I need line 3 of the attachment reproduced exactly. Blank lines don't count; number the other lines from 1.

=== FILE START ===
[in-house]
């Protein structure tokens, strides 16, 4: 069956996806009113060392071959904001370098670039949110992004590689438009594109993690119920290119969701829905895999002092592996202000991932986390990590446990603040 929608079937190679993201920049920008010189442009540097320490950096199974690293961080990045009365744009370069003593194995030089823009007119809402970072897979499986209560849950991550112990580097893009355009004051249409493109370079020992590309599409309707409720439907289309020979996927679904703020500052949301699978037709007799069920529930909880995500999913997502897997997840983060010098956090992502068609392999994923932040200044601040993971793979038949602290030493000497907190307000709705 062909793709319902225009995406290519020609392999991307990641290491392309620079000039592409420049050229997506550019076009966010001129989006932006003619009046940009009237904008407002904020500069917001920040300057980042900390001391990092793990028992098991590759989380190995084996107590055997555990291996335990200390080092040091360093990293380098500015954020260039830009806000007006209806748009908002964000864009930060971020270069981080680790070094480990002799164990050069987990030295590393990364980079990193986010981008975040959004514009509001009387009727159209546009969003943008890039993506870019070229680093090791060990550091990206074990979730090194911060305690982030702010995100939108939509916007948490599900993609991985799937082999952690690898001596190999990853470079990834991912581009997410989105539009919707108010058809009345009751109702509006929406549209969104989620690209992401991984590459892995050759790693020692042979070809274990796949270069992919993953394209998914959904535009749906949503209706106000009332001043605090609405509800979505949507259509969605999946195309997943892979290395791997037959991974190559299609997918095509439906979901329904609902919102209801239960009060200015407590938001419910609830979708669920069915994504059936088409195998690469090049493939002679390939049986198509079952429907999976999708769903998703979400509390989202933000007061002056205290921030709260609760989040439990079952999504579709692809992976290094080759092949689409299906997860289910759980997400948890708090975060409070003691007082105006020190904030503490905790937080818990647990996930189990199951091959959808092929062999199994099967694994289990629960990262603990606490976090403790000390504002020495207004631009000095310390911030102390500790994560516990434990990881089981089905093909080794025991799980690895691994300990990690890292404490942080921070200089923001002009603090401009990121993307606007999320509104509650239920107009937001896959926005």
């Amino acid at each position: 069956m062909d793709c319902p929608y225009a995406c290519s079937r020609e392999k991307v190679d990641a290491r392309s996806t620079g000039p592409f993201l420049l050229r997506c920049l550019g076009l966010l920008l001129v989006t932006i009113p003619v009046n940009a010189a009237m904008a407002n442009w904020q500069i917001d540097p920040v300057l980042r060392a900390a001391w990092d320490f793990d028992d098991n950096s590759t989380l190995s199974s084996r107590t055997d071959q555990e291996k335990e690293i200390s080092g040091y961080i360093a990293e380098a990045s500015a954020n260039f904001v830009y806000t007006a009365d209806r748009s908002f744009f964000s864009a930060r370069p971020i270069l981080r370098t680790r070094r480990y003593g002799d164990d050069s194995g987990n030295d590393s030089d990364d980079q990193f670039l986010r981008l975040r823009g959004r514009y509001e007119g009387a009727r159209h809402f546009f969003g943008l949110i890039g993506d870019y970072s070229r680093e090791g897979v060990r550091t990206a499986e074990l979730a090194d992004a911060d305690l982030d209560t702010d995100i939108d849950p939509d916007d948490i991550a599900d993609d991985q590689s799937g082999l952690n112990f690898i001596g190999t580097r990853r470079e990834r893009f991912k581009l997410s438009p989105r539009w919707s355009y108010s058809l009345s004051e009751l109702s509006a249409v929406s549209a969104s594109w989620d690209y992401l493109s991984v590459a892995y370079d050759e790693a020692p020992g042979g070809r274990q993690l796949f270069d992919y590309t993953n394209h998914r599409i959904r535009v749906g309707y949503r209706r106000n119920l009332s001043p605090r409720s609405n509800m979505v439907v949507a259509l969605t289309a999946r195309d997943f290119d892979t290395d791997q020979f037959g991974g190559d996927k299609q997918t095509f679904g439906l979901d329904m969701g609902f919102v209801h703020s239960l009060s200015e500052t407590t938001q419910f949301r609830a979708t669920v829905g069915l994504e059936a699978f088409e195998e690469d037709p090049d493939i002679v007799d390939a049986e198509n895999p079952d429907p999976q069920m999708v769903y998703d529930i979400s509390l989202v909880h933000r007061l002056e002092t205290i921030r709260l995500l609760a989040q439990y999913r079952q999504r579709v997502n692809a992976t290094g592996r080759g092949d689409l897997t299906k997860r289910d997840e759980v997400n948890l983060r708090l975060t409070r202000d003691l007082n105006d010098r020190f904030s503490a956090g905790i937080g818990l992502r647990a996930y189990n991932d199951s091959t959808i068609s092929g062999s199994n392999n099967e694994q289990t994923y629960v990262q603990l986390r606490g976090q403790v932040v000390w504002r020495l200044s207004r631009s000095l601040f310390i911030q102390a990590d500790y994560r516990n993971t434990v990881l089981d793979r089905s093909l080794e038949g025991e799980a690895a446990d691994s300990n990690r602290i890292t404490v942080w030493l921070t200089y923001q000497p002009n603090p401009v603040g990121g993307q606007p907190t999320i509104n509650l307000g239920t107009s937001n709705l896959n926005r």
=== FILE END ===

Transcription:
């Amino acid at each position: 069956m062909d793709c319902p929608y225009a995406c290519s079937r020609e392999k991307v190679d990641a290491r392309s996806t620079g000039p592409f993201l420049l050229r997506c920049l550019g076009l966010l920008l001129v989006t932006i009113p003619v009046n940009a010189a009237m904008a407002n442009w904020q500069i917001d540097p920040v300057l980042r060392a900390a001391w990092d320490f793990d028992d098991n950096s590759t989380l190995s199974s084996r107590t055997d071959q555990e291996k335990e690293i200390s080092g040091y961080i360093a990293e380098a990045s500015a954020n260039f904001v830009y806000t007006a009365d209806r748009s908002f744009f964000s864009a930060r370069p971020i270069l981080r370098t680790r070094r480990y003593g002799d164990d050069s194995g987990n030295d590393s030089d990364d980079q990193f670039l986010r981008l975040r823009g959004r514009y509001e007119g009387a009727r159209h809402f546009f969003g943008l949110i890039g993506d870019y970072s070229r680093e090791g897979v060990r550091t990206a499986e074990l979730a090194d992004a911060d305690l982030d209560t702010d995100i939108d849950p939509d916007d948490i991550a599900d993609d991985q590689s799937g082999l952690n112990f690898i001596g190999t580097r990853r470079e990834r893009f991912k581009l997410s438009p989105r539009w919707s355009y108010s058809l009345s004051e009751l109702s509006a249409v929406s549209a969104s594109w989620d690209y992401l493109s991984v590459a892995y370079d050759e790693a020692p020992g042979g070809r274990q993690l796949f270069d992919y590309t993953n394209h998914r599409i959904r535009v749906g309707y949503r209706r106000n119920l009332s001043p605090r409720s609405n509800m979505v439907v949507a259509l969605t289309a999946r195309d997943f290119d892979t290395d791997q020979f037959g991974g190559d996927k299609q997918t095509f679904g439906l979901d329904m969701g609902f919102v209801h703020s239960l009060s200015e500052t407590t938001q419910f949301r609830a979708t669920v829905g069915l994504e059936a699978f088409e195998e690469d037709p090049d493939i002679v007799d390939a049986e198509n895999p079952d429907p999976q069920m999708v769903y998703d529930i979400s509390l989202v909880h933000r007061l002056e002092t205290i921030r709260l995500l609760a989040q439990y999913r079952q999504r579709v997502n692809a992976t290094g592996r080759g092949d689409l897997t299906k997860r289910d997840e759980v997400n948890l983060r708090l975060t409070r202000d003691l007082n105006d010098r020190f904030s503490a956090g905790i937080g818990l992502r647990a996930y189990n991932d199951s091959t959808i068609s092929g062999s199994n392999n099967e694994q289990t994923y629960v990262q603990l986390r606490g976090q403790v932040v000390w504002r020495l200044s207004r631009s000095l601040f310390i911030q102390a990590d500790y994560r516990n993971t434990v990881l089981d793979r089905s093909l080794e038949g025991e799980a690895a446990d691994s300990n990690r602290i890292t404490v942080w030493l921070t200089y923001q000497p002009n603090p401009v603040g990121g993307q606007p907190t999320i509104n509650l307000g239920t107009s937001n709705l896959n926005r």